The men and women who comprise the AOC come from many different backgrounds. Some are scientists, or engineers; some are flight officers, mathematicians or aircraft mechanics; civilian or NOAA Corp, which, Dr. McFadden explained, is the seventh uniformed service of the United States. The Corp can trace its origins back to the establishment of the Survey of the Coast by Thomas Jefferson in 1807. Like the Coast Guard, the Uniformed Corp of NOAA maintains an organizational identity similar to the military and works in close association with their civilian counterparts. For more information about the NOAA Corp, visit their web site at NOAA Marine and Aviation Operations (NMAO.)

Standing inside the Hurricane Hunter’s cavernous hanger, one can not resist the impression that regardless their training or service specialty the one thing that motivates this team of specialists as much as their dedication to the science of weather is the presence of their teammates and partners, the most visible element of their organization, the aircraft themselves. Earlier we mentioned Kermit, Miss Piggy and Gonzo, names certainly familiar to generations of America children and the respective designated names of 2 giant Lockheed WP-3D Orion aircraft and a sleek, high flying Gulfstream G-IV SP. Next week we’ll take you aboard Kermit and explain how the Hurricane Hunters reveal the nature of these violent storms.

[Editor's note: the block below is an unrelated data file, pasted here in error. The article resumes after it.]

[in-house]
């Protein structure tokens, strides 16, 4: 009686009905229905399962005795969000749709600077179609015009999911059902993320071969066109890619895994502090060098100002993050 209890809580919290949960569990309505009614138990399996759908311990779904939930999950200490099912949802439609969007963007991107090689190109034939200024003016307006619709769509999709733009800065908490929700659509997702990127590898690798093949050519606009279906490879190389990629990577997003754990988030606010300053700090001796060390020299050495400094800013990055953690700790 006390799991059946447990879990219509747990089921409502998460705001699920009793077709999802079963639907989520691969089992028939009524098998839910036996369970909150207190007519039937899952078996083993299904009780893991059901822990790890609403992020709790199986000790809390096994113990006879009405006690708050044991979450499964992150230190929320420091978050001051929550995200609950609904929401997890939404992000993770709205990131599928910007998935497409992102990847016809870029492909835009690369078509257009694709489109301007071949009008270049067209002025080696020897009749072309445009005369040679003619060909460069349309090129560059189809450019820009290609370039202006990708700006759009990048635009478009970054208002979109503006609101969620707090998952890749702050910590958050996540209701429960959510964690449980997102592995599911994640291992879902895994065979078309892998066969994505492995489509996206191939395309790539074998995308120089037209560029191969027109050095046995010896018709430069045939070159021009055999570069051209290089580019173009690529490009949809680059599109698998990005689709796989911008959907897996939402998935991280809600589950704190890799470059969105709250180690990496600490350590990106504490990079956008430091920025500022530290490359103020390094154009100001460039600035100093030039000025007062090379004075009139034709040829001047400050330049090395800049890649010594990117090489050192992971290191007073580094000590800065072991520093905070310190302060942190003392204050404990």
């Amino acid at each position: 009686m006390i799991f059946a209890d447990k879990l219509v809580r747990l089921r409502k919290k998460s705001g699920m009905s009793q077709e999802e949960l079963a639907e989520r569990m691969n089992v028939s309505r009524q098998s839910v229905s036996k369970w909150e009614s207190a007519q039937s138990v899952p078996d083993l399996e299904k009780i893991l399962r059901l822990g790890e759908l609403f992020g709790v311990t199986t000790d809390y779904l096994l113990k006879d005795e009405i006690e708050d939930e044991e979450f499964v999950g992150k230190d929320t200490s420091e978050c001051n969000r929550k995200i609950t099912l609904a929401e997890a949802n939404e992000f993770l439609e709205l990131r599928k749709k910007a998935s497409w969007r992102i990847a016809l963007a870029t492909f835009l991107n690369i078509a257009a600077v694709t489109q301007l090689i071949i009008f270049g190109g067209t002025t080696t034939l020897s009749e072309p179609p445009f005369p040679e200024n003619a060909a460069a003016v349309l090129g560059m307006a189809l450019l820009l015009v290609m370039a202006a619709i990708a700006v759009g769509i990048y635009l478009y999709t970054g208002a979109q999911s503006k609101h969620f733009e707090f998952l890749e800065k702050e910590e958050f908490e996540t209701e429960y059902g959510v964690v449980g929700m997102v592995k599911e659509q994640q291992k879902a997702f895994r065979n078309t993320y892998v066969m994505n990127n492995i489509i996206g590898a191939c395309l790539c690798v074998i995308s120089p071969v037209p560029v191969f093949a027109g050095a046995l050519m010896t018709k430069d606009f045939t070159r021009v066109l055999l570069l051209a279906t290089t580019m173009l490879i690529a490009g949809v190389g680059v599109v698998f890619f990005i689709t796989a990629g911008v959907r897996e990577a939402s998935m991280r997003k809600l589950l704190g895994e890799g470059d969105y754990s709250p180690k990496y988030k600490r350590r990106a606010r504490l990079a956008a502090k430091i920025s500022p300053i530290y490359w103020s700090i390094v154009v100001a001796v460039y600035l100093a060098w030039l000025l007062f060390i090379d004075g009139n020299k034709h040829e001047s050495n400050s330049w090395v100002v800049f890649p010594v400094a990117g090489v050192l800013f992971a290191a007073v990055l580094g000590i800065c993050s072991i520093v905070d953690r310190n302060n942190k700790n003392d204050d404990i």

By Harlan Weikle
Greener Magazine

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9:53 PM

Wednesday, July 05, 2006

Tibet, Islands on the sky train

A little more than 50 years after Chinese Communist soldiers marched into Tibet as conquerors, Chinese and Tibetan officials Saturday sped across the high mountain plateau in air-conditioned comfort aboard the world's highest sky train the Qinghai.

The Qinghai, named after Qinghai Province, originates in Xining, capitol of that region in central China, and proceeds west then south for more that 2500 miles to Lhasa, capitol of TAR (Tibet Autonomous Region) over some of the most forbidding, highest landscape on Earth. The Tibetan plateau averages an elevation of 16000 feet and has passes, like the Tangulla, which rises to 16,737 feet, (first area satellite images, Greener Earth.) Passengers are required to sign a waiver declaring that they understood the risks of traveling at such high altitude. The specially designed train cars are equipped with double-paned windows to protect against high-altitude ultraviolet radiation and, like passenger jets, there are outlets for oxygen masks near every seat, for passengers who need help coping with the thin air.